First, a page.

Martinmas LanternSince Cam was older this year I picked a lantern that she could make on her own. I made four and she made three which was about right. We’re giving them out to family and friends again. 

Supplies:

  • smooth-sided jars
  • pieces of tissue paper
  • white glue
  • paintbrushes
  • small bowl for glue

What To Do

  • I got some things set up on a tray a day or two before we actually did the craft. This made it easy to get it out and make the lanterns, but isn’t essential. I do suggest some prep before you get started though.
  • Cut the tissue paper into small- and medium-sized pieces. They will be covering the outside of the jars so use the sizes of your jars to decide how big to cut the pieces. 
  • In the small bowl, mix some white glue with a bit of water to thin it out. It should be think enough that it doesn’t really drip when painted on the jar, but not so thick it’s hard to spread.
  • Paint a layer of glue onto the outside of the jar. You can work in sections or cover the whole outside.
  • Begin placing the pieces of tissue paper around the outside. They can overlap. If you have a young child it might be easier for you to hold the jar while they place the tissue paper scraps on.
  • Once you have a patch (or the whole jar covered) brush over the tissue paper with the glue sticking the pieces down more and creating a thin layer to protect the paper. This will keep it from peeling off so easily and acts a bit like Modge Podge.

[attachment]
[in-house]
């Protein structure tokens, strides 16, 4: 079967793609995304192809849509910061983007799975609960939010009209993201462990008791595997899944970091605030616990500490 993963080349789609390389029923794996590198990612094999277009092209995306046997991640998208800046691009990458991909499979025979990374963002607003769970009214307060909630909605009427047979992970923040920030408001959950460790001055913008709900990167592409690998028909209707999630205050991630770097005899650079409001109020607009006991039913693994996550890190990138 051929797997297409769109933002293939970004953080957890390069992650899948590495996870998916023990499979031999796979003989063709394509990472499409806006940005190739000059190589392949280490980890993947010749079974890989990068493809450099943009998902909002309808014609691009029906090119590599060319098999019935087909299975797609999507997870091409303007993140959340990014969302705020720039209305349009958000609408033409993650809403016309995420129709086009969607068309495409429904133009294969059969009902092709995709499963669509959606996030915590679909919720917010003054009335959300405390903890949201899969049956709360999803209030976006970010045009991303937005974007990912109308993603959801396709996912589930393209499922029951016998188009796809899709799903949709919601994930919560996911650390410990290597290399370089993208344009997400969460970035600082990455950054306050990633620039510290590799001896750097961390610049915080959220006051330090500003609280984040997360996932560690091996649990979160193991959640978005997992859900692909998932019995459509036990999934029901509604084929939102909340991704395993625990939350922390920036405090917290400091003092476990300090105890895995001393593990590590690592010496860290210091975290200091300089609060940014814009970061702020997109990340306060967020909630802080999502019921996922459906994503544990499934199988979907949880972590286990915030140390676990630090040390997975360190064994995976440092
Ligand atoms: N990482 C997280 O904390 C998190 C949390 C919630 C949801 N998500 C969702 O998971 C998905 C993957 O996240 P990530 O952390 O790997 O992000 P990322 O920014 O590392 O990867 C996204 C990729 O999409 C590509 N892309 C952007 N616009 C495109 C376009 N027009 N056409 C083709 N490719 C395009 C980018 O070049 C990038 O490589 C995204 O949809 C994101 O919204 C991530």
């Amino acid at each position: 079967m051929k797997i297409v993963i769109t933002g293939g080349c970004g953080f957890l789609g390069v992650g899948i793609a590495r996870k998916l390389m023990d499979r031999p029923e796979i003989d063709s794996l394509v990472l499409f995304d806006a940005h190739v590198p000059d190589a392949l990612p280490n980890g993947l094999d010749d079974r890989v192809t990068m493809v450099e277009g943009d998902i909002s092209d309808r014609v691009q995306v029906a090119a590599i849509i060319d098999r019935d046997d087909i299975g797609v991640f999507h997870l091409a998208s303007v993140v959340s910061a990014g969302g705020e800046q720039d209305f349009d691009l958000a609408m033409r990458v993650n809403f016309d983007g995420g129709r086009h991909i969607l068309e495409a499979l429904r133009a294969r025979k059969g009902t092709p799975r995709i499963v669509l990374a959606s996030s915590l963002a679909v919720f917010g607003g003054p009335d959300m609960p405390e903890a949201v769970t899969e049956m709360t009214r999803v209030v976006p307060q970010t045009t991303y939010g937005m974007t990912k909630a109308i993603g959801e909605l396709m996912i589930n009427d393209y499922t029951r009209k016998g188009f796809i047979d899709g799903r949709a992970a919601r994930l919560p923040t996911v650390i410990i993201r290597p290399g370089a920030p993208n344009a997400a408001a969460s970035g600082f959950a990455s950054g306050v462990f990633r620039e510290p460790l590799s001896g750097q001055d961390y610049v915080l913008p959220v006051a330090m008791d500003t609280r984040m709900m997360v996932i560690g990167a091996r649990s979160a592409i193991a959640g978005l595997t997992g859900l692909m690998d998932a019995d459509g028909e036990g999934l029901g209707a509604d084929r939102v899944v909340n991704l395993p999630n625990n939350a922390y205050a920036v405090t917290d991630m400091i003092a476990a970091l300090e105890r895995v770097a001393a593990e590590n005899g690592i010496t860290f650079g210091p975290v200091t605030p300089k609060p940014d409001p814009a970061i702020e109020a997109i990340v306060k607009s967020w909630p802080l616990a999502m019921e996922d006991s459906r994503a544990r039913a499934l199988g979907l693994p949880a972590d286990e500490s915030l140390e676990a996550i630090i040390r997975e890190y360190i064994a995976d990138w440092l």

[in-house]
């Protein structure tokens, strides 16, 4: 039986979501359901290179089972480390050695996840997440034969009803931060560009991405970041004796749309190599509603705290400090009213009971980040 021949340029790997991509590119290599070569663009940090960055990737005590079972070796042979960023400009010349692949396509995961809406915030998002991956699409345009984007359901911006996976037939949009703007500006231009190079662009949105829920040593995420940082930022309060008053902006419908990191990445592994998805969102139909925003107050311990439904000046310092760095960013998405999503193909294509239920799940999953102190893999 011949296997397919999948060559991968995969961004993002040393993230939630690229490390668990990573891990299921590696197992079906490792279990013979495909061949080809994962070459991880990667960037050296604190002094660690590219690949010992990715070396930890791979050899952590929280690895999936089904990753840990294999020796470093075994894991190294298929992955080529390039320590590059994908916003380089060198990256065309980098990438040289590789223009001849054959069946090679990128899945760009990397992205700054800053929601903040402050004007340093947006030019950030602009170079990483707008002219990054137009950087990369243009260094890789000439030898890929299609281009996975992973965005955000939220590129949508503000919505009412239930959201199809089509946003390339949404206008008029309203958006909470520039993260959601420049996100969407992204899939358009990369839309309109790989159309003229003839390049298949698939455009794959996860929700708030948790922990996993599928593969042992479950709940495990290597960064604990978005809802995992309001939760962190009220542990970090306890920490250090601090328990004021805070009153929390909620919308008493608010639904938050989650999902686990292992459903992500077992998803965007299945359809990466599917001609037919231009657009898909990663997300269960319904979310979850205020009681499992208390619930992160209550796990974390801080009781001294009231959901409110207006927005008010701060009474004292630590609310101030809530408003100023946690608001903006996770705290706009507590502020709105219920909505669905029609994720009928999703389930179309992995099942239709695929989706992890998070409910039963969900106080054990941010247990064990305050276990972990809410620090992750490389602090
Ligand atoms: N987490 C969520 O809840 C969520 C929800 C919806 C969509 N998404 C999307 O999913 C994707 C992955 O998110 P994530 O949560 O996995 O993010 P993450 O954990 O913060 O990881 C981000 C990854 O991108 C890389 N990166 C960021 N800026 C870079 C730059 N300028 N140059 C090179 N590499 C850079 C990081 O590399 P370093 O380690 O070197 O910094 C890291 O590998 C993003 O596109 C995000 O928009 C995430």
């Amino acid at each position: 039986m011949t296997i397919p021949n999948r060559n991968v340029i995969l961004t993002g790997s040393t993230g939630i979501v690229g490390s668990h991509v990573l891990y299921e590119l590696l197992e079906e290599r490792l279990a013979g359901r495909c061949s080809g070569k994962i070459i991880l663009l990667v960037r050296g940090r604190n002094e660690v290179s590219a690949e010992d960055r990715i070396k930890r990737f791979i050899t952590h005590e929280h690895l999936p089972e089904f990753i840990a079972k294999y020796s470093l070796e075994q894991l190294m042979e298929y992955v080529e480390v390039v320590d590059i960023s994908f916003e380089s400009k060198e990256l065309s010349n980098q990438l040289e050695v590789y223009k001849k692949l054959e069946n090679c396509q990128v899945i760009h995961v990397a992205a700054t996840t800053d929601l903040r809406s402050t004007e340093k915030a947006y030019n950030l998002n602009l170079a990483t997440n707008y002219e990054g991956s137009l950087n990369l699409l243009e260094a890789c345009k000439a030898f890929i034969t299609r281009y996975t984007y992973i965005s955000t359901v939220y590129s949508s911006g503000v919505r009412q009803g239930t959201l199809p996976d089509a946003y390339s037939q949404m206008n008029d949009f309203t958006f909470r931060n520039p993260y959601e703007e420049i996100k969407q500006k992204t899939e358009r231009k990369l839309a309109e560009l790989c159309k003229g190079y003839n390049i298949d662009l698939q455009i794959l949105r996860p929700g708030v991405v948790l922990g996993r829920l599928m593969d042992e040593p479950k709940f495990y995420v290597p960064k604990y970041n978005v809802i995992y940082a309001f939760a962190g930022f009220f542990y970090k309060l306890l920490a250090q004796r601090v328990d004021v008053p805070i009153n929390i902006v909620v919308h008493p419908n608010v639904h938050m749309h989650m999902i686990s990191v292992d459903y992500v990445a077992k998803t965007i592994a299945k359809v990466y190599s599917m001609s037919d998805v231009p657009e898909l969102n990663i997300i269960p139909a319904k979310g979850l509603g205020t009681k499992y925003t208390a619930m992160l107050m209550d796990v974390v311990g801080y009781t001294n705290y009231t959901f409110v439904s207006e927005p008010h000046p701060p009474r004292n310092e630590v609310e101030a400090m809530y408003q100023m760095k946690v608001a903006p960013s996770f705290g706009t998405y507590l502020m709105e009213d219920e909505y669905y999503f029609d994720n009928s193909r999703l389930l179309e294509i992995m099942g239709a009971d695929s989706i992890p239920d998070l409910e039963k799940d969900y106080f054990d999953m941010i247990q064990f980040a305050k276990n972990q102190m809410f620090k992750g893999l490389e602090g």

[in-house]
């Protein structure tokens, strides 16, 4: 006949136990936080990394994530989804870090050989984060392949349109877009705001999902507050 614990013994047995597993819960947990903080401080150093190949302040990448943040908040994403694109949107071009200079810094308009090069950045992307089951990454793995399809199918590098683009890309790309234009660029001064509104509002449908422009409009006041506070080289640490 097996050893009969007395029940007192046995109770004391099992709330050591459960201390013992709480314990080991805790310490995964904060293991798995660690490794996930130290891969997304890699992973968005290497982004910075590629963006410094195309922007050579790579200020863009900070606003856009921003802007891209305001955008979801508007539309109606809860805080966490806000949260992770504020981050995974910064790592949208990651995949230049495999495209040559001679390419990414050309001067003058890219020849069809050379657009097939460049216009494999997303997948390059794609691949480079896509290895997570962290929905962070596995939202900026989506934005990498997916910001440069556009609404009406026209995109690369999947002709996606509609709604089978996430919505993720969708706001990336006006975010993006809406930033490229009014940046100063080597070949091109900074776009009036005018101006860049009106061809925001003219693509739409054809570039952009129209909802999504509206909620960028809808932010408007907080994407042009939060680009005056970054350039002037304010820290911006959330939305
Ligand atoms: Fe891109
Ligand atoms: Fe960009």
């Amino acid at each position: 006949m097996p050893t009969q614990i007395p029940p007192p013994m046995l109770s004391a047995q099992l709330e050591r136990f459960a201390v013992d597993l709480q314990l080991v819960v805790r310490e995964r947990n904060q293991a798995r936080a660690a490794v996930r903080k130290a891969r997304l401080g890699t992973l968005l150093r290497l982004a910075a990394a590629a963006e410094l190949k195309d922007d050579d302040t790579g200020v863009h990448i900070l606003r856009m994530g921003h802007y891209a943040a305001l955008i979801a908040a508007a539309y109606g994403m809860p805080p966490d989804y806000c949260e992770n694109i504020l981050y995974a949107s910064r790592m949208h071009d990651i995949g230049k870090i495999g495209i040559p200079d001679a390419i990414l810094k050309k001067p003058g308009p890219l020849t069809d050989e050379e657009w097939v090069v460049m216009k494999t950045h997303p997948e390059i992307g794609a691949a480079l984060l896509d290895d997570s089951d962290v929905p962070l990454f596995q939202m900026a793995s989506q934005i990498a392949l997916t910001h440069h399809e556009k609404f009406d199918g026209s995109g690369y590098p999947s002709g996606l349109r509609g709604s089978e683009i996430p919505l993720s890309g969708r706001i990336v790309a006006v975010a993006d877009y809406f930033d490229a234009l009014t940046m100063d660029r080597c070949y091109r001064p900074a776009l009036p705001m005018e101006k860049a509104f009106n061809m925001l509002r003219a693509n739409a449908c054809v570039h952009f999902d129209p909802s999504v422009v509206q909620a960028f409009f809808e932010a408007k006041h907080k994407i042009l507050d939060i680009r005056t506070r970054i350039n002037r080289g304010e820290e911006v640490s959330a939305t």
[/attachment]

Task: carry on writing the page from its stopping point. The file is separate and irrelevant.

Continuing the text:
• Allow to dry completely. Place a candle inside (we use the battery operated candles, but you can use votives or tea lights).

Reflection: 2014/24

Martinmas: We celebrated Martinmas again this year. I really like how this is a holiday about charity and light at a time of year when we get so many messages about getting stuff. See my weekly post on Wednesday for more on what we do to celebrate. 

Reorganizing: Again. In the classroom. It isn’t really major, but I read the book Beautiful Stuff which I will review Thanksgiving week and it’s inspired me to involve Cam in sorting our recycled materials and have them more prominently displayed. 

Cool Stuff Vol.1, Issue 7

I came across this post on Happiness Is HereWhat If They Ask to Go to School? I really agree with what she says and how she turns the question around from what if they ask to go to school to what if they ask to be homeschooled? I have yet to be asked any really obnoxious questions about homeschooling when I’ve said I want to homeschool Cam (actually I’ve gotten a lot of really positive responses) but I know these arguments are out there and it’s only time before I encounter them.